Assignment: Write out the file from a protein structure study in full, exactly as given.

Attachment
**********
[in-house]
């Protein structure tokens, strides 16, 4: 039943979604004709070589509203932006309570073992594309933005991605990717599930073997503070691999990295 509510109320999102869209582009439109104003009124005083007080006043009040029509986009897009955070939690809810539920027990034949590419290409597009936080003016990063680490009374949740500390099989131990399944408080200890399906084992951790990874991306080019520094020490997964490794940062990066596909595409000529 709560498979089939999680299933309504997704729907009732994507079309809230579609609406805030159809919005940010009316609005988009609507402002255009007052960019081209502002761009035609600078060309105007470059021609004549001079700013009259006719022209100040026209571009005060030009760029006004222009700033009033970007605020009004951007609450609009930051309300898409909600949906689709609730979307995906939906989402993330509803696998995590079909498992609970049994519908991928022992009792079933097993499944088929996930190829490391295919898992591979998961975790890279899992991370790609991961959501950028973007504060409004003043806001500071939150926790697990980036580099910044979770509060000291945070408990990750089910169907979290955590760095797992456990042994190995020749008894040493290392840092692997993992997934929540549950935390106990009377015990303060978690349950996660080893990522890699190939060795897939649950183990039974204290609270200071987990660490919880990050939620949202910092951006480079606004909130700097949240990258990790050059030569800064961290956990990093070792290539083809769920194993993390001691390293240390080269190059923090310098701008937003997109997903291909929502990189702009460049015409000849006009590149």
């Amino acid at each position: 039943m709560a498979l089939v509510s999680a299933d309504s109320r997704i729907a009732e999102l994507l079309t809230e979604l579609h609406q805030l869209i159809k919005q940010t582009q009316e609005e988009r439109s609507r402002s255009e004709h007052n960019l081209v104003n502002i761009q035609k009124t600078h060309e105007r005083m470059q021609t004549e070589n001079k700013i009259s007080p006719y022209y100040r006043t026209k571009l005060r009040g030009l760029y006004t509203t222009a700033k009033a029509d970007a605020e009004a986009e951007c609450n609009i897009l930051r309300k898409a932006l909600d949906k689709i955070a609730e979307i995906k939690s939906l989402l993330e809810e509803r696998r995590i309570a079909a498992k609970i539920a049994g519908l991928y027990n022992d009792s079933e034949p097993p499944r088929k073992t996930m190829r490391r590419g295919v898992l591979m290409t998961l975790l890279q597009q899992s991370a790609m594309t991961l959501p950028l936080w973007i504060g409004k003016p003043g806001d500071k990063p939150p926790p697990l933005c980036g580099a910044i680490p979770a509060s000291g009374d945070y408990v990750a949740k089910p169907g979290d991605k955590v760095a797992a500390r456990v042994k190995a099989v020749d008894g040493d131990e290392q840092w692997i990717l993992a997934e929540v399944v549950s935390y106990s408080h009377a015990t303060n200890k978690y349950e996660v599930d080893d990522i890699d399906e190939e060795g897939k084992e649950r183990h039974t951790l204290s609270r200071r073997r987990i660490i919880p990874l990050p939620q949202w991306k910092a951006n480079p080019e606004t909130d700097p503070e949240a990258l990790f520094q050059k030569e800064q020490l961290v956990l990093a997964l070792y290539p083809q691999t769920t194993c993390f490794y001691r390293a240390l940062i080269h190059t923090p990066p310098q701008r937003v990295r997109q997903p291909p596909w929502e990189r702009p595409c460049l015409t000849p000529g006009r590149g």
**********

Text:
[in-house]
């Protein structure tokens, strides 16, 4: 039943979604004709070589509203932006309570073992594309933005991605990717599930073997503070691999990295 509510109320999102869209582009439109104003009124005083007080006043009040029509986009897009955070939690809810539920027990034949590419290409597009936080003016990063680490009374949740500390099989131990399944408080200890399906084992951790990874991306080019520094020490997964490794940062990066596909595409000529 709560498979089939999680299933309504997704729907009732994507079309809230579609609406805030159809919005940010009316609005988009609507402002255009007052960019081209502002761009035609600078060309105007470059021609004549001079700013009259006719022209100040026209571009005060030009760029006004222009700033009033970007605020009004951007609450609009930051309300898409909600949906689709609730979307995906939906989402993330509803696998995590079909498992609970049994519908991928022992009792079933097993499944088929996930190829490391295919898992591979998961975790890279899992991370790609991961959501950028973007504060409004003043806001500071939150926790697990980036580099910044979770509060000291945070408990990750089910169907979290955590760095797992456990042994190995020749008894040493290392840092692997993992997934929540549950935390106990009377015990303060978690349950996660080893990522890699190939060795897939649950183990039974204290609270200071987990660490919880990050939620949202910092951006480079606004909130700097949240990258990790050059030569800064961290956990990093070792290539083809769920194993993390001691390293240390080269190059923090310098701008937003997109997903291909929502990189702009460049015409000849006009590149």
């Amino acid at each position: 039943m709560a498979l089939v509510s999680a299933d309504s109320r997704i729907a009732e999102l994507l079309t809230e979604l579609h609406q805030l869209i159809k919005q940010t582009q009316e609005e988009r439109s609507r402002s255009e004709h007052n960019l081209v104003n502002i761009q035609k009124t600078h060309e105007r005083m470059q021609t004549e070589n001079k700013i009259s007080p006719y022209y100040r006043t026209k571009l005060r009040g030009l760029y006004t509203t222009a700033k009033a029509d970007a605020e009004a986009e951007c609450n609009i897009l930051r309300k898409a932006l909600d949906k689709i955070a609730e979307i995906k939690s939906l989402l993330e809810e509803r696998r995590i309570a079909a498992k609970i539920a049994g519908l991928y027990n022992d009792s079933e034949p097993p499944r088929k073992t996930m190829r490391r590419g295919v898992l591979m290409t998961l975790l890279q597009q899992s991370a790609m594309t991961l959501p950028l936080w973007i504060g409004k003016p003043g806001d500071k990063p939150p926790p697990l933005c980036g580099a910044i680490p979770a509060s000291g009374d945070y408990v990750a949740k089910p169907g979290d991605k955590v760095a797992a500390r456990v042994k190995a099989v020749d008894g040493d131990e290392q840092w692997i990717l993992a997934e929540v399944v549950s935390y106990s408080h009377a015990t303060n200890k978690y349950e996660v599930d080893d990522i890699d399906e190939e060795g897939k084992e649950r183990h039974t951790l204290s609270r200071r073997r987990i660490i919880p990874l990050p939620q949202w991306k910092a951006n480079p080019e606004t909130d700097p503070e949240a990258l990790f520094q050059k030569e800064q020490l961290v956990l990093a997964l070792y290539p083809q691999t769920t194993c993390f490794y001691r390293a240390l940062i080269h190059t923090p990066p310098q701008r937003v990295r997109q997903p291909p596909w929502e990189r702009p595409c460049l015409t000849p000529g006009r590149g």